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Working together for Waikato

Media release from Waikato Mayoral Forum
Waikato mayors and the regional council chair are proposing an integrated work programme over three years to help boost the regional economy and deliver multi-million dollar cost savings.

The announcement from the Waikato Mayoral Forum, which includes local mayors and the regional council chair, follows a mass briefing on the proposals to city, district and regional councillors at Karapiro today.

For the work streams proposed by the forum it has already been established that savings of millions of dollars could be achieved through greater efficiencies and joint operations by councils. Further work will help quantify those savings more precisely but it's estimated they could be in the tens of millions of dollars worth. The cost of the work streams designed to achieve these savings is estimated at just under $1.4 million to be met by a combination of councils' staff time and financial contributions.

A central feature of the proposed work is the creation of a Waikato Plan to develop a shared vision and collective voice on the high priority regional and sub-regional opportunities that can improve the quality of living in Waikato over the next 30 years.

The plan will do this by drawing together all councils' information and plans, and other publicly available information, and using this analysis to come up with a set of recommendations for moving forward across a wide range of areas to maximise opportunities.

"Waikato's mayors and the regional council chair have been working hard together to look at ways of improving our collective economic performance and making combined cost savings," said forum chair Hugh Vercoe, the mayor of Matamata-Piako.

"We've come up with a set of funding proposals for work streams that we believe will help us gather the right information to determine the way forward. The proposals help spread the costs of the work programmes across councils in what we believe is a fair manner. It will now be up to individual councils to decide on whether they agree and how they will fund their share."

The proposed work streams – covering planning and governance, economic development, water and wastewater, and roading – represented an integrated package designed to deliver solid results, said Mr Vercoe.

Besides a Waikato Plan, highlights of the work programme include:

  • Work on a regional economic development strategy with business.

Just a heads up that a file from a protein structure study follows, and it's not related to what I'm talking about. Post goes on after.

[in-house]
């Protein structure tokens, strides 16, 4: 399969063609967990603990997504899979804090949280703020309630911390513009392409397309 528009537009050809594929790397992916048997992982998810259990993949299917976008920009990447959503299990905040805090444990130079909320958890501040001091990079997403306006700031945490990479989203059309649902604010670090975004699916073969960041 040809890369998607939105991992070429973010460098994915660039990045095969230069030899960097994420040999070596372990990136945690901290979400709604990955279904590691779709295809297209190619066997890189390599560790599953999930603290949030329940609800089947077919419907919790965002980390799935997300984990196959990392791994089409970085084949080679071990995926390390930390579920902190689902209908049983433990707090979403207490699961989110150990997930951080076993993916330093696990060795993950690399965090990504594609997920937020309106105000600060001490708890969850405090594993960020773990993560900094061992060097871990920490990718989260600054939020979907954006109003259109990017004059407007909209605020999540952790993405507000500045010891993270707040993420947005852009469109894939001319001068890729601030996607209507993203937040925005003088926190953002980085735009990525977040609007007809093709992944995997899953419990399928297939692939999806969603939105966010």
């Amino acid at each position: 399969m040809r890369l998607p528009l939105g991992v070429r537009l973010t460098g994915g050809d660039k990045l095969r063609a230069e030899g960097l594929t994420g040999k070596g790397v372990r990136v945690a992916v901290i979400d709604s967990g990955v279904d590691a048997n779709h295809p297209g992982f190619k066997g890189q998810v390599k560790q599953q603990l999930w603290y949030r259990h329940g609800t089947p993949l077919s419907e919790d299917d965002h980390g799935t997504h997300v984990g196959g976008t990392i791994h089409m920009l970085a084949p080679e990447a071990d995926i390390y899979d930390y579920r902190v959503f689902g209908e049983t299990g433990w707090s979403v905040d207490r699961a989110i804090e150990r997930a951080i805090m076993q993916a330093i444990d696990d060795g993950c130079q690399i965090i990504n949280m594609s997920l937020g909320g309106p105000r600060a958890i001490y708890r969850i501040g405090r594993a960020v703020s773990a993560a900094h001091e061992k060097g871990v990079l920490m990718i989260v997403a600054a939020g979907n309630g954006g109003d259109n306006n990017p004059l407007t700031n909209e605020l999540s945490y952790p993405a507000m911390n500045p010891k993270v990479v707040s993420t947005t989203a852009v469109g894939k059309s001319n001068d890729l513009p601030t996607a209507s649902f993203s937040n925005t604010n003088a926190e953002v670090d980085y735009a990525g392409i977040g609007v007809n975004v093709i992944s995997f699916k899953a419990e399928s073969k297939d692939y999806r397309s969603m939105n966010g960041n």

• Examination of cost savings and efficiencies for water, wastewater and roading services.

"While we can be proud of many things about our region - such as our dairying and manufacturing sectors – it's clear we could be doing a lot more. The work streams being suggested will help develop the building blocks we need to give Waikato Inc even more substance on the economic performance and efficiency fronts. It will also help the Waikato have a clearer collective voice with central Government and other key stakeholders, and position us to spread costs better and maximise savings."

Mr Vercoe stressed the forum was not discussing amalgamations of local councils. "Our work is about making the Waikato perform better. The work on a Waikato Plan may help with discussions about the future shape of local government in our region but the forum does not have any collective view about what that might be."

The cost and focus of individual work streams is as follows:

Planning and governance

Development of a Waikato Plan. Key benefits include:

  • ensuring that local authorities in the Waikato share common goals and objectives when it comes to making policy choices, investment decisions and engagement with central Government
  • helping reduce the number of plans and policy documents that individual local authorities are required to consult on (640 at present)
  • providing a sound basis for future debate about the local government arrangements that best suit Waikato
  • estimated cost of staff and consultant time, community consultation and statutory process costs over three years - $920,000
  • potential savings – up to $48 million over 10 years.
Economic development

Creation of a regional economic development strategy. Key benefits include:

  • Facilitates a collaborative and integrated approach to regional development
  • Assists engagement with industry, Government and others on boosting the Waikato's economic performance
  • Estimated staff time and financial cost over three years - $170,000
Water and wastewater

An examination of options for more efficient water and wastewater-related services. Key benefits include:

  • Identification of regional and sub-regional opportunities to collectively improve the efficiency of water and wastewater services
  • Carrying out technical work to develop a common cost management and benchmarking framework
  • Progressing joint procurement opportunities
  • Estimated staff time and financial cost over three years - $220,000
  • Potential savings - $3 million-$4 million annually via shared services, and possibly much more via joint management across council boundaries.
Roading

Development of more efficient regional roading operations. Key benefits include:

  • Improving collaboration and consistency in the road standards and policies leading to efficiencies
  • Joint procurement opportunities
  • Estimated staff time and financial cost over three years - $80,000
  • Potential savings – up to $30 million over three years.

 

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